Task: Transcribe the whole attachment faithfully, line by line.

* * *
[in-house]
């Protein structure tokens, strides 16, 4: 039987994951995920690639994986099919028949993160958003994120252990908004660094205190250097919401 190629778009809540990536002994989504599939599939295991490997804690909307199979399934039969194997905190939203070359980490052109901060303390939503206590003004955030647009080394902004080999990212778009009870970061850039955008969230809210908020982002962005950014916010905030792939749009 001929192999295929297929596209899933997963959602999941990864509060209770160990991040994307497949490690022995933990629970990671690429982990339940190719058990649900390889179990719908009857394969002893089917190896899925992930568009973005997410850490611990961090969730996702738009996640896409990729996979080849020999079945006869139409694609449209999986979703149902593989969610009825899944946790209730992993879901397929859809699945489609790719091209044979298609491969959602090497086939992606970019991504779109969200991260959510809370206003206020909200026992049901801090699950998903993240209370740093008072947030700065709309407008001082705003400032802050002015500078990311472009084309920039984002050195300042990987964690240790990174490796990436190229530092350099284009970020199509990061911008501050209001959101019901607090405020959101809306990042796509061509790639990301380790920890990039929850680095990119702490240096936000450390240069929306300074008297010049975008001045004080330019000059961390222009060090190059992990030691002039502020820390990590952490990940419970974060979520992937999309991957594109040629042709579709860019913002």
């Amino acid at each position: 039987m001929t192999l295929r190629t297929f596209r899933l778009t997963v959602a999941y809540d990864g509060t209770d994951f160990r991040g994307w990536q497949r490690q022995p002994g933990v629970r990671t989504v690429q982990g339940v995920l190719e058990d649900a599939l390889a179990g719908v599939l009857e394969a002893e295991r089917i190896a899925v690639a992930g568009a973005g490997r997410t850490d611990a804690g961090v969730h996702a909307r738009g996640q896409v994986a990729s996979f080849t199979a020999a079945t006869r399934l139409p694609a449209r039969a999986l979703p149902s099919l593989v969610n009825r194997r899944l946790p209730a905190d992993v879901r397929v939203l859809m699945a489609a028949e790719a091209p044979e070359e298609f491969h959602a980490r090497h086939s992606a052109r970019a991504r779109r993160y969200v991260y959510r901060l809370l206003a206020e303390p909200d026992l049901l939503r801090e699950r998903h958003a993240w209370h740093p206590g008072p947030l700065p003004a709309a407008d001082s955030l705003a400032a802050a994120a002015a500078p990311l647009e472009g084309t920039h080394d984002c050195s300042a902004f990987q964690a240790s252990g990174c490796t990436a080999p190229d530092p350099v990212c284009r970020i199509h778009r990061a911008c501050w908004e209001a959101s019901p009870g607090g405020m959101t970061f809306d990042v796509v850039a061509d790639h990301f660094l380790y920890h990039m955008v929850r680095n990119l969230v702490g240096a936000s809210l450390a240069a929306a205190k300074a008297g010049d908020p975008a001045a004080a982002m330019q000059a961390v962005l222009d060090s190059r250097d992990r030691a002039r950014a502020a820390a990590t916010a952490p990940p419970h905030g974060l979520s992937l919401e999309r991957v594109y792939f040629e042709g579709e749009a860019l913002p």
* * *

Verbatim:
[in-house]
């Protein structure tokens, strides 16, 4: 039987994951995920690639994986099919028949993160958003994120252990908004660094205190250097919401 190629778009809540990536002994989504599939599939295991490997804690909307199979399934039969194997905190939203070359980490052109901060303390939503206590003004955030647009080394902004080999990212778009009870970061850039955008969230809210908020982002962005950014916010905030792939749009 001929192999295929297929596209899933997963959602999941990864509060209770160990991040994307497949490690022995933990629970990671690429982990339940190719058990649900390889179990719908009857394969002893089917190896899925992930568009973005997410850490611990961090969730996702738009996640896409990729996979080849020999079945006869139409694609449209999986979703149902593989969610009825899944946790209730992993879901397929859809699945489609790719091209044979298609491969959602090497086939992606970019991504779109969200991260959510809370206003206020909200026992049901801090699950998903993240209370740093008072947030700065709309407008001082705003400032802050002015500078990311472009084309920039984002050195300042990987964690240790990174490796990436190229530092350099284009970020199509990061911008501050209001959101019901607090405020959101809306990042796509061509790639990301380790920890990039929850680095990119702490240096936000450390240069929306300074008297010049975008001045004080330019000059961390222009060090190059992990030691002039502020820390990590952490990940419970974060979520992937999309991957594109040629042709579709860019913002």
């Amino acid at each position: 039987m001929t192999l295929r190629t297929f596209r899933l778009t997963v959602a999941y809540d990864g509060t209770d994951f160990r991040g994307w990536q497949r490690q022995p002994g933990v629970r990671t989504v690429q982990g339940v995920l190719e058990d649900a599939l390889a179990g719908v599939l009857e394969a002893e295991r089917i190896a899925v690639a992930g568009a973005g490997r997410t850490d611990a804690g961090v969730h996702a909307r738009g996640q896409v994986a990729s996979f080849t199979a020999a079945t006869r399934l139409p694609a449209r039969a999986l979703p149902s099919l593989v969610n009825r194997r899944l946790p209730a905190d992993v879901r397929v939203l859809m699945a489609a028949e790719a091209p044979e070359e298609f491969h959602a980490r090497h086939s992606a052109r970019a991504r779109r993160y969200v991260y959510r901060l809370l206003a206020e303390p909200d026992l049901l939503r801090e699950r998903h958003a993240w209370h740093p206590g008072p947030l700065p003004a709309a407008d001082s955030l705003a400032a802050a994120a002015a500078p990311l647009e472009g084309t920039h080394d984002c050195s300042a902004f990987q964690a240790s252990g990174c490796t990436a080999p190229d530092p350099v990212c284009r970020i199509h778009r990061a911008c501050w908004e209001a959101s019901p009870g607090g405020m959101t970061f809306d990042v796509v850039a061509d790639h990301f660094l380790y920890h990039m955008v929850r680095n990119l969230v702490g240096a936000s809210l450390a240069a929306a205190k300074a008297g010049d908020p975008a001045a004080a982002m330019q000059a961390v962005l222009d060090s190059r250097d992990r030691a002039r950014a502020a820390a990590t916010a952490p990940p419970h905030g974060l979520s992937l919401e999309r991957v594109y792939f040629e042709g579709e749009a860019l913002p």